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Tuesday, July 05, 2022

How the 1.5-times formula works out MSP

The Budget for 2018-19 announced that MSPs would henceforth be fixed at 1½ times of the production costs for crops as a “pre-determined principle”.

Written by Harish Damodaran | New Delhi |
Updated: July 6, 2018 9:44:47 am
The Commission for Agricultural Costs & Prices (CACP) in the Ministry of Agriculture recommends MSPs for 23 crops. (Express Archive)

On Wednesday, the Centre announced steep hikes in the minimum support prices (MSPs) for most crops planted in the current kharif season. This was based on a new formula, which pays farmers 1.5 times their estimated production costs.

How does the government fix MSPs of crops before every planting season?

The Commission for Agricultural Costs & Prices (CACP) in the Ministry of Agriculture recommends MSPs for 23 crops. These include 14 grown during the kharif/post-monsoon season (see table) and six in rabi/winter (wheat, barley, chana, masur, mustard and safflower), apart from sugarcane, jute and copra. The CACP is supposed to consider various factors while recommending the MSP for a commodity, including cost of cultivation.

It also takes into account the supply and demand situation for the commodity; market price trends (domestic and global) and parity vis-à-vis other crops; and implications for consumers (inflation), environment (soil and water use) and terms of trade between agriculture and non-agriculture sectors.

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So, what has changed now?

The Budget for 2018-19 announced that MSPs would henceforth be fixed at 1½ times of the production costs for crops as a “pre-determined principle”. Simply put, the CACP’s job will be only to estimate production costs for a season and recommend the MSPs by applying the 1.5-times formula. Thus, the all-India average production cost for paddy in 2018-19 has been projected at Rs 1,166 per quintal, 1.5 times of which is Rs 1,749 — rounded off to an MSP of Rs 1,750 per quintal.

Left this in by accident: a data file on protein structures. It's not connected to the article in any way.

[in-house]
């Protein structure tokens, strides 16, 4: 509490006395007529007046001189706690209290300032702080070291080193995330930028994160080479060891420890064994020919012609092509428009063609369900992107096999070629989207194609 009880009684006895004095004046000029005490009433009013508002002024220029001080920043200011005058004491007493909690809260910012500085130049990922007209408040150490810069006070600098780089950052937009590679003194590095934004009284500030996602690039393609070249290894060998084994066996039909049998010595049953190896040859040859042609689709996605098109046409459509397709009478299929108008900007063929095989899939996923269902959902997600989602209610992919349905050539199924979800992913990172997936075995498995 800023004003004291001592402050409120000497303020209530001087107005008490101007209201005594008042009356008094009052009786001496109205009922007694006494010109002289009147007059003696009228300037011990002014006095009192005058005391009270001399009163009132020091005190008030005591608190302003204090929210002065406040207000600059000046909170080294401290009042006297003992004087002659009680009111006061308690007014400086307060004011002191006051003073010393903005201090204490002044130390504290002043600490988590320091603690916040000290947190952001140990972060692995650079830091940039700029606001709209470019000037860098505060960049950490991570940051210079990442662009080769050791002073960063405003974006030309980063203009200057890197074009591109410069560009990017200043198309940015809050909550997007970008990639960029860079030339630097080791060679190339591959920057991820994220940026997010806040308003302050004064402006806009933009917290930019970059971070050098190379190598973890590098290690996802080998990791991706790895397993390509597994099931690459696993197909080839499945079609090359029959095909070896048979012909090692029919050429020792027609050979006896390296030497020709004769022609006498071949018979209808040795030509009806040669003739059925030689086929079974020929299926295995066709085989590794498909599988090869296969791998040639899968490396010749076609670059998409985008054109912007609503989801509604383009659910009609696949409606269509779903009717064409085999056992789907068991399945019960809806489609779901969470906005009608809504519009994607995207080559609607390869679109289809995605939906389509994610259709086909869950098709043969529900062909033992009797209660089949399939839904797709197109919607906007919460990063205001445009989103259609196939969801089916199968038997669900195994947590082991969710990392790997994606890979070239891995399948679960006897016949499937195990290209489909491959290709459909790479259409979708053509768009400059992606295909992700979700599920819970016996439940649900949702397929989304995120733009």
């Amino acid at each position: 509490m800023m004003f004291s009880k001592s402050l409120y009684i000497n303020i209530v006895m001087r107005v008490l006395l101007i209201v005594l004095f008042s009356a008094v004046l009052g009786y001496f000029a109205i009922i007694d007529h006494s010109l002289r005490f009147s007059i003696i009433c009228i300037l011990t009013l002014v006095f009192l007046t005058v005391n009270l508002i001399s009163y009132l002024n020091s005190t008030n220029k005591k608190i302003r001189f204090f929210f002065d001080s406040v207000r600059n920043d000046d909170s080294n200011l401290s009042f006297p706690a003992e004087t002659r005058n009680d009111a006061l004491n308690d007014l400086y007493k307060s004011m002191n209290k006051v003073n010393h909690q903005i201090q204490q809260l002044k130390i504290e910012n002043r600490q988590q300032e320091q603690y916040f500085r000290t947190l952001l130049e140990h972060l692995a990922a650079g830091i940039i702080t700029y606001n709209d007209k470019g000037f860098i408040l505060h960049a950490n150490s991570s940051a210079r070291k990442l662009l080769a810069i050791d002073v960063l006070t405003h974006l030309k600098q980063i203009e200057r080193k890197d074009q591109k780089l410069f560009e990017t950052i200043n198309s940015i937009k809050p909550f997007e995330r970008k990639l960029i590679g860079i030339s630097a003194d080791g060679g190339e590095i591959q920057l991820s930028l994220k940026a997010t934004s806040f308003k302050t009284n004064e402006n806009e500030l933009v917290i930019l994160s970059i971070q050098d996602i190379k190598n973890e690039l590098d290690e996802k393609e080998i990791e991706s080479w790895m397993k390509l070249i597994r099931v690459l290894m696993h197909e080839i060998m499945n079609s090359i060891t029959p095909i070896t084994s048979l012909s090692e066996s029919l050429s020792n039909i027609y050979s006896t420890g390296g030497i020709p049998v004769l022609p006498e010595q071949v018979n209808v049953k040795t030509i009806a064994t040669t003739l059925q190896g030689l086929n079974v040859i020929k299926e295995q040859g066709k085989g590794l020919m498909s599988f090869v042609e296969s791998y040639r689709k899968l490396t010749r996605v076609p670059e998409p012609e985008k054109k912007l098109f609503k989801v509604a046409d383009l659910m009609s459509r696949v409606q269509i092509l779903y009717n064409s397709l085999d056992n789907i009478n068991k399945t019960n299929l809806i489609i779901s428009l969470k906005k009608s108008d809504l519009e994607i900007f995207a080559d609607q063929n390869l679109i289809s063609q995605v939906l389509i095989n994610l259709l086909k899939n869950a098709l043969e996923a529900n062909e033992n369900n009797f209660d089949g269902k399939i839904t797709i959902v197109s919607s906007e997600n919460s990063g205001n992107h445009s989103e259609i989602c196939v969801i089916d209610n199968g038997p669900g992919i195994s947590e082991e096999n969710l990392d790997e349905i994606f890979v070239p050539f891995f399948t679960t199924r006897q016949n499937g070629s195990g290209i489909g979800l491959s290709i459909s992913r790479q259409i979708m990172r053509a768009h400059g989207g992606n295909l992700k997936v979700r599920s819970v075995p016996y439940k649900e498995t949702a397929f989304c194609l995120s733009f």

How the 1.5-times formula works out MSP

How is this production cost arrived at?

The CACP does not do any field-based cost estimates itself. It merely makes projections using state-wise, crop-specific production cost estimates provided by the Directorate of Economics & Statistics in the Agriculture Ministry. The latter are, however, generally available with a three-year lag. For the 2018-19 season, the CACP has used the directorate’s state-wise cost estimates for the latest three years, from 2013-14 to 2015-16. These have been projected for 2018-19 by assessing likely changes in input costs based on the latest price data from other sources such as the Labour Bureau (for wages) and Office of the Economic Adviser (which compiles wholesale prices).

The CACP further projects three kinds of production cost for every crop, both at state and all-India average levels. ‘A2’ covers all paid-out costs directly incurred by the farmer — in cash and kind — on seeds, fertilisers, pesticides, hired labour, leased-in land, fuel, irrigation, etc. ‘A2+FL’ includes A2 plus an imputed value of unpaid family labour. ‘C2’ is a more comprehensive cost that factors in rentals and interest forgone on owned land and fixed capital assets, on top of A2+FL.

Which production costs have been taken in fixing the MSPs for this kharif season?

Finance Minister Arun Jaitley’s Budget speech did not specify the cost on which the 1.5-times formula was to be computed. But the CACP’s ‘Price Policy for Kharif Crops: The Marketing Season 2018-19’ report states that its MSP recommendation is based on 1.5 times the A2+FL costs. From the accompanying table, it can be seen the MSPs for 2018-19 derived from this formula are substantially higher than last year’s. The increases work out to more than 10% for 11 out of the 14 kharif crops.

Farm activists, however, say that the 1.5-times MSP formula — originally recommended by the National Commission for Farmers headed by agricultural scientist M S Swaminathan and promised in the BJP’s 2014 Lok Sabha election manifesto — should have been applied on the C2 costs. Had that been done, the MSP for common paddy alone (on a C2 cost of Rs 1,560) would have been Rs 2,340 per quintal, and not Rs 1,750 as announced.

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